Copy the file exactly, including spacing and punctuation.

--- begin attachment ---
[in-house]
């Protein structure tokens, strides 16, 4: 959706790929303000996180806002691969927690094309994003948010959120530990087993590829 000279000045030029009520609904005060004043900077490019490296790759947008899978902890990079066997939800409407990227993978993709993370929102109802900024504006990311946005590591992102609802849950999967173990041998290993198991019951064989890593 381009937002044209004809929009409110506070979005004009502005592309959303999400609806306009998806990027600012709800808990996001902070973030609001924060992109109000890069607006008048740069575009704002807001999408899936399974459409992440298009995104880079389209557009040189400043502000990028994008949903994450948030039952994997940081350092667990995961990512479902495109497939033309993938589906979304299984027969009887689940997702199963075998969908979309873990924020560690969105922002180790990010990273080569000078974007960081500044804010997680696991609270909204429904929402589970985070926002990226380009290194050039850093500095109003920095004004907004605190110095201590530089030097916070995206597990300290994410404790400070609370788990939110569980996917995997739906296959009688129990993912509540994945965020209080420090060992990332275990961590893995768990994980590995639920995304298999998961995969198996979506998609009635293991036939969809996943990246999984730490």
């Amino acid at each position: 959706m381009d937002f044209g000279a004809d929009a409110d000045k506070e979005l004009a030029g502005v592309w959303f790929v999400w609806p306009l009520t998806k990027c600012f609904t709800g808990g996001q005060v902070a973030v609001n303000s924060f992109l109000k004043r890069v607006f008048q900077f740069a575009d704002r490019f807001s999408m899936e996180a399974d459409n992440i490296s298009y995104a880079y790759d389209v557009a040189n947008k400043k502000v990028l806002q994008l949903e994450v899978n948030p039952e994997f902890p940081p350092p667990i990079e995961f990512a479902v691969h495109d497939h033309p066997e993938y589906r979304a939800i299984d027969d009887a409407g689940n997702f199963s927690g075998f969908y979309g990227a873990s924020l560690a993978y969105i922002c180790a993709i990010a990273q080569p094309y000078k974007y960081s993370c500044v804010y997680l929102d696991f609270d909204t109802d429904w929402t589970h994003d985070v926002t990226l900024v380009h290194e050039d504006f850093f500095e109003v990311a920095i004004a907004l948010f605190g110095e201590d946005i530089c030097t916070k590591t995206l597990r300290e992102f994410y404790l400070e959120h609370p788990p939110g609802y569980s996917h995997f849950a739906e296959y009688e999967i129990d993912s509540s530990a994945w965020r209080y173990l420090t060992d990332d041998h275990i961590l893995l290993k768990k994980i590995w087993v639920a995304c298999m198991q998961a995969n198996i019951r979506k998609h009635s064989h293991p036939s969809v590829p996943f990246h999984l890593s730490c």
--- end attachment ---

[in-house]
């Protein structure tokens, strides 16, 4: 959706790929303000996180806002691969927690094309994003948010959120530990087993590829 000279000045030029009520609904005060004043900077490019490296790759947008899978902890990079066997939800409407990227993978993709993370929102109802900024504006990311946005590591992102609802849950999967173990041998290993198991019951064989890593 381009937002044209004809929009409110506070979005004009502005592309959303999400609806306009998806990027600012709800808990996001902070973030609001924060992109109000890069607006008048740069575009704002807001999408899936399974459409992440298009995104880079389209557009040189400043502000990028994008949903994450948030039952994997940081350092667990995961990512479902495109497939033309993938589906979304299984027969009887689940997702199963075998969908979309873990924020560690969105922002180790990010990273080569000078974007960081500044804010997680696991609270909204429904929402589970985070926002990226380009290194050039850093500095109003920095004004907004605190110095201590530089030097916070995206597990300290994410404790400070609370788990939110569980996917995997739906296959009688129990993912509540994945965020209080420090060992990332275990961590893995768990994980590995639920995304298999998961995969198996979506998609009635293991036939969809996943990246999984730490």
């Amino acid at each position: 959706m381009d937002f044209g000279a004809d929009a409110d000045k506070e979005l004009a030029g502005v592309w959303f790929v999400w609806p306009l009520t998806k990027c600012f609904t709800g808990g996001q005060v902070a973030v609001n303000s924060f992109l109000k004043r890069v607006f008048q900077f740069a575009d704002r490019f807001s999408m899936e996180a399974d459409n992440i490296s298009y995104a880079y790759d389209v557009a040189n947008k400043k502000v990028l806002q994008l949903e994450v899978n948030p039952e994997f902890p940081p350092p667990i990079e995961f990512a479902v691969h495109d497939h033309p066997e993938y589906r979304a939800i299984d027969d009887a409407g689940n997702f199963s927690g075998f969908y979309g990227a873990s924020l560690a993978y969105i922002c180790a993709i990010a990273q080569p094309y000078k974007y960081s993370c500044v804010y997680l929102d696991f609270d909204t109802d429904w929402t589970h994003d985070v926002t990226l900024v380009h290194e050039d504006f850093f500095e109003v990311a920095i004004a907004l948010f605190g110095e201590d946005i530089c030097t916070k590591t995206l597990r300290e992102f994410y404790l400070e959120h609370p788990p939110g609802y569980s996917h995997f849950a739906e296959y009688e999967i129990d993912s509540s530990a994945w965020r209080y173990l420090t060992d990332d041998h275990i961590l893995l290993k768990k994980i590995w087993v639920a995304c298999m198991q998961a995969n198996i019951r979506k998609h009635s064989h293991p036939s969809v590829p996943f990246h999984l890593s730490c």